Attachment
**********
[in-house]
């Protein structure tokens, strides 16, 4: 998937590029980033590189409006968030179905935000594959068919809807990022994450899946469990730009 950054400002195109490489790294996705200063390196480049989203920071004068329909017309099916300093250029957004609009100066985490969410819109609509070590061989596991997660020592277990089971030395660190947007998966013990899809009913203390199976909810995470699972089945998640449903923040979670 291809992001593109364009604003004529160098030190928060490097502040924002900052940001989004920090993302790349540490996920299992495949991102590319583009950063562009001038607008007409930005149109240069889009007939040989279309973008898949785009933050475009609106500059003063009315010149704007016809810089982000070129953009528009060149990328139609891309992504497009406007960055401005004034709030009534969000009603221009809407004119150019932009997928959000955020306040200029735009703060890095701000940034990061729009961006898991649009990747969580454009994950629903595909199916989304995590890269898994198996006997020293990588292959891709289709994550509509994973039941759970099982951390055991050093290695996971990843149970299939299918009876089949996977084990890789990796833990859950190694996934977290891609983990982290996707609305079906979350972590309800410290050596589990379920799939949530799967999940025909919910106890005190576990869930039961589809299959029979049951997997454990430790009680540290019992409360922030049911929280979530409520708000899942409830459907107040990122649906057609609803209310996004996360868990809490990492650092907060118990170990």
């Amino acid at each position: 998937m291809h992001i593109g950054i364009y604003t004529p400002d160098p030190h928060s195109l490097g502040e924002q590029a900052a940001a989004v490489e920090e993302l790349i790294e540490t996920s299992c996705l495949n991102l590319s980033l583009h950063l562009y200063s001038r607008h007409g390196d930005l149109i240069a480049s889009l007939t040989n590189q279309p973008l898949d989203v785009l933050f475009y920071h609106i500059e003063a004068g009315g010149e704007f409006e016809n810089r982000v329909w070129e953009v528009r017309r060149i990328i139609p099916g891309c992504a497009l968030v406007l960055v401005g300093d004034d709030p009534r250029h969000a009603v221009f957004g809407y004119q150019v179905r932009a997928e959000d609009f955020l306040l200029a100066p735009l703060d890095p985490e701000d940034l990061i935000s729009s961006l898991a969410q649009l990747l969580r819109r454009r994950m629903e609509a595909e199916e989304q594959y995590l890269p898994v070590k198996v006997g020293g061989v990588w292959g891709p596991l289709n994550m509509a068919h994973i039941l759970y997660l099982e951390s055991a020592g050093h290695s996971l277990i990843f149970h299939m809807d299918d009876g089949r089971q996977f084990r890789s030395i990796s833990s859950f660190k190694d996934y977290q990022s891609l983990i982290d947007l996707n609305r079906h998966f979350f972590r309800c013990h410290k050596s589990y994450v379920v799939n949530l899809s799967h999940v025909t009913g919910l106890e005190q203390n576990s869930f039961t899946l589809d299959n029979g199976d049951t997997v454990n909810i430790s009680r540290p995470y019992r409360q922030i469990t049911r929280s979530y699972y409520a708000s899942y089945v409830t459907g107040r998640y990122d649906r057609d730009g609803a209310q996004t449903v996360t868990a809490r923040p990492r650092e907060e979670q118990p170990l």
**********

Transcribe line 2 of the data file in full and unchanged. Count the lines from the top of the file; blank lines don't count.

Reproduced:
């Protein structure tokens, strides 16, 4: 998937590029980033590189409006968030179905935000594959068919809807990022994450899946469990730009 950054400002195109490489790294996705200063390196480049989203920071004068329909017309099916300093250029957004609009100066985490969410819109609509070590061989596991997660020592277990089971030395660190947007998966013990899809009913203390199976909810995470699972089945998640449903923040979670 291809992001593109364009604003004529160098030190928060490097502040924002900052940001989004920090993302790349540490996920299992495949991102590319583009950063562009001038607008007409930005149109240069889009007939040989279309973008898949785009933050475009609106500059003063009315010149704007016809810089982000070129953009528009060149990328139609891309992504497009406007960055401005004034709030009534969000009603221009809407004119150019932009997928959000955020306040200029735009703060890095701000940034990061729009961006898991649009990747969580454009994950629903595909199916989304995590890269898994198996006997020293990588292959891709289709994550509509994973039941759970099982951390055991050093290695996971990843149970299939299918009876089949996977084990890789990796833990859950190694996934977290891609983990982290996707609305079906979350972590309800410290050596589990379920799939949530799967999940025909919910106890005190576990869930039961589809299959029979049951997997454990430790009680540290019992409360922030049911929280979530409520708000899942409830459907107040990122649906057609609803209310996004996360868990809490990492650092907060118990170990």